The High Sun and Next to Me top the charts
by Vladan Petkovic
- Dalibor Matanić's The High Sun scores the third-best local opening ever in Croatia, while Stevan Filipović's Next to Me opens at the top of the Serbian BO chart
Last weekend saw two new local films released in Croatia and Serbia on 24 September hit the top of their respective weekend box-office charts.
In Croatia, Dalibor Matanić's The High Sun [+see also:
interview: Dalibor Matanic
interview: Tihana Lazovic
film profile] scored the third-best local opening since the country's independence in 1991. Released by 2I Film across 23 screens, it sold 12,019 tickets, grossing €43,080, thus beating The Intern and Sicario on their first weekends, and Maze Runner: The Scorch Trials and Everest [+see also:
film profile] on their second.
This result places it behind only two releases, both from 2013, the most successful box-office year for local cinema, with 11% of total admissions going to Croatian films. These were Vinko Brešan's comedy The Priest's Children [+see also:
interview: Vinko Bresan
film profile], with 33,759 admissions and gross BO takings of €144,737, and children's film The Brave Adventures of a Little Shoemaker [+see also:
film profile] by Silvije Petranović, with 21,693 tickets and €80,264.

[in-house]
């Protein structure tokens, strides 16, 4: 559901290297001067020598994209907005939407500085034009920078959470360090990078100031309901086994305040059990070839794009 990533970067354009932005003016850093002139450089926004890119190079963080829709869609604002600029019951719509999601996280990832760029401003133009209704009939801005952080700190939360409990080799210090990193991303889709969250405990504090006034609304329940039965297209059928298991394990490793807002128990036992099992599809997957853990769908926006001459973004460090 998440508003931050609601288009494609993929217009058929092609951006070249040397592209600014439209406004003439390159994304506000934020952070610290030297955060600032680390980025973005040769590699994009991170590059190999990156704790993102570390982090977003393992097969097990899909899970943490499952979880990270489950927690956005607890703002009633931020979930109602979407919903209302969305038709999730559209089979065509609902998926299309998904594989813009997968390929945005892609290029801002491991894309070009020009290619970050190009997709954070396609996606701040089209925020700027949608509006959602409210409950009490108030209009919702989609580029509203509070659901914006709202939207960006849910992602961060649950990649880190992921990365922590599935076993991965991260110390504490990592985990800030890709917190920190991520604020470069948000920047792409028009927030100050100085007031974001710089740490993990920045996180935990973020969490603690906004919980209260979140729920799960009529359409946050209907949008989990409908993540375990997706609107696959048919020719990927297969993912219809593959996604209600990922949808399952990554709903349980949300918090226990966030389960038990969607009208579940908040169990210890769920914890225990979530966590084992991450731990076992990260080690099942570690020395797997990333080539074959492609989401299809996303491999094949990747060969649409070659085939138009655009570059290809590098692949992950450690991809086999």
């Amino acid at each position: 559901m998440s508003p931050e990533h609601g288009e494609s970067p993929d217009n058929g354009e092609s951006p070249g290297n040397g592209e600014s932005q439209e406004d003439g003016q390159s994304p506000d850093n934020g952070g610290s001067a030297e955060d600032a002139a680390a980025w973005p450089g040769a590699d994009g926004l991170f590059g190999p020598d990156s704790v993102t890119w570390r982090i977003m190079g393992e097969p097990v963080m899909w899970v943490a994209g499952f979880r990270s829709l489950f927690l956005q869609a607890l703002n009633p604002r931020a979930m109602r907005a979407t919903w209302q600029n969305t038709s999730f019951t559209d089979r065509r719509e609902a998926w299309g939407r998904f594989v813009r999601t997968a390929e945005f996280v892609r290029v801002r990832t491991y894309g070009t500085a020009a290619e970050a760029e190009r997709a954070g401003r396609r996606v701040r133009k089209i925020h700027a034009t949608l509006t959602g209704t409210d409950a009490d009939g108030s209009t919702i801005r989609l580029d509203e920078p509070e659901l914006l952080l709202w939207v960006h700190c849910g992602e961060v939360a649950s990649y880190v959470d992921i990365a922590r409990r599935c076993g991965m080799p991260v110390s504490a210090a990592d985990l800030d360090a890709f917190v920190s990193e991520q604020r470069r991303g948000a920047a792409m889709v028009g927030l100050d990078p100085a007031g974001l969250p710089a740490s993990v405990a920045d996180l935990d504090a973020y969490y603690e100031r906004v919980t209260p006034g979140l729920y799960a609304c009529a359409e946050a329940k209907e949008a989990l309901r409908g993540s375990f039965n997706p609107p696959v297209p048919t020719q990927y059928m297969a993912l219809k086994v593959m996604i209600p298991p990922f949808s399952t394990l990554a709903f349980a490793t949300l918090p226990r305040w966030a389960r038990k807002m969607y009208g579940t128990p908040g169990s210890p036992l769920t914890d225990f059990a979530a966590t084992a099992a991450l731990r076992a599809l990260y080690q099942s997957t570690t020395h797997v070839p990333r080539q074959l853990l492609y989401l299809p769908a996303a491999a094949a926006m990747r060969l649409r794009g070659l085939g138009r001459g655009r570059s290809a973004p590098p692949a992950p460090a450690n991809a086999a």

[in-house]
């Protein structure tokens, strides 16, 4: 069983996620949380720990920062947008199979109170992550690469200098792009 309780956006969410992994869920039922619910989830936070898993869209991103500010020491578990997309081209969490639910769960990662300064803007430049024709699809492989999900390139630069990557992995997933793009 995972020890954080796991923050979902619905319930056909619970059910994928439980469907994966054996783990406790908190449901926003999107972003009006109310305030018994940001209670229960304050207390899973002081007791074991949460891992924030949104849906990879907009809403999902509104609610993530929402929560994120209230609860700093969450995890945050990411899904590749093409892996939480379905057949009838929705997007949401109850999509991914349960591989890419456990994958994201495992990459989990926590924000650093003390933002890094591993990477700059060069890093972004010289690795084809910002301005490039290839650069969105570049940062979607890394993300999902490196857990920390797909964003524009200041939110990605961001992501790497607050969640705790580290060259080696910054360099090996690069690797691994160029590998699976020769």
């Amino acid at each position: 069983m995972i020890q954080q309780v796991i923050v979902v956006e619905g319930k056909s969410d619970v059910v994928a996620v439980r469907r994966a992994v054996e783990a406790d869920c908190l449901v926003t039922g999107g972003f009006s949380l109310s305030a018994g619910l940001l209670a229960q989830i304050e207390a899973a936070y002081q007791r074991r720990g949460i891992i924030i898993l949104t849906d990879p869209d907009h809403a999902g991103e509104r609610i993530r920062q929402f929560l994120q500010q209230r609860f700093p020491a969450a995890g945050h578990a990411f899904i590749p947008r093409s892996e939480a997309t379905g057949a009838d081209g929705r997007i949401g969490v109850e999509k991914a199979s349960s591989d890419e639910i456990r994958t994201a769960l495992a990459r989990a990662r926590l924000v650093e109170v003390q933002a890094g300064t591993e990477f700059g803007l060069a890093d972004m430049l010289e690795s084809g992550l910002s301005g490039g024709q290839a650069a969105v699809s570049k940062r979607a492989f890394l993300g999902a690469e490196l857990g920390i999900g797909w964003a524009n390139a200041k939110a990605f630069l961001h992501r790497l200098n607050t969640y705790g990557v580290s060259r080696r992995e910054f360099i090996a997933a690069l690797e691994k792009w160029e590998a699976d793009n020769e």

In November 2014, Daniel Kušan's Love or Death [+see also:
film profile] sold 12,705 tickets on its opening weekend and earned €32,386. The difference in the admission price is due to the fact that it is also a children's film, the third instalment in the franchise based on a popular series of books about the boy Koko. This means a lower price for daytime screenings and discounts for organised cinema-going for schools.
The rest of the top-ten domestic openers chart is also populated by family fare and comedies, including Mysterious Boy, the second part of the Koko series, and Brešan's 1999 hit Marshal Tito's Spirit.
The High Sun benefited from an intense promotional campaign that included a tour, with the cast and talent attending the premieres across the territory. It was also aided by a strong buzz and critical approval following its Cannes Un Certain Regard Jury Prize and its seven Golden Arena Awards at the national Pula Film Festival, including Best Film and Best Director.
Still, the triptych about the problems of mixed relationships between Croatian and Serbian men and women in Croatia in 1991, 2001 and 2011, directed with an unmistakable arthouse flair and giving out a clear message about the graveness of the subject matter, can hardly be considered an audience magnet.
In Serbia, the winner of the Pula Film Festival's international competition, Next to Me [+see also:
interview: Stevan Filipović
film profile] by Stevan Filipović, opened on 24 September at the top of the box-office chart with 11,757 admissions and €37,262. Distributor Taramount released it across 22 screens, and it beat the same Hollywood titles as The High Sun did in Croatia.
Filipović and the team also attended premieres in the three largest cities, and will continue supporting screenings in Belgrade this week.
While the box-office result is not a record, it is important, as it demonstrates that with some advertising investment and dedication from both the distributor and the crew, a local, socially engaged drama with explicitly stated left-wing political ideas – in addition aimed at difficult teen and young-adult audiences – can command such figures in Serbia.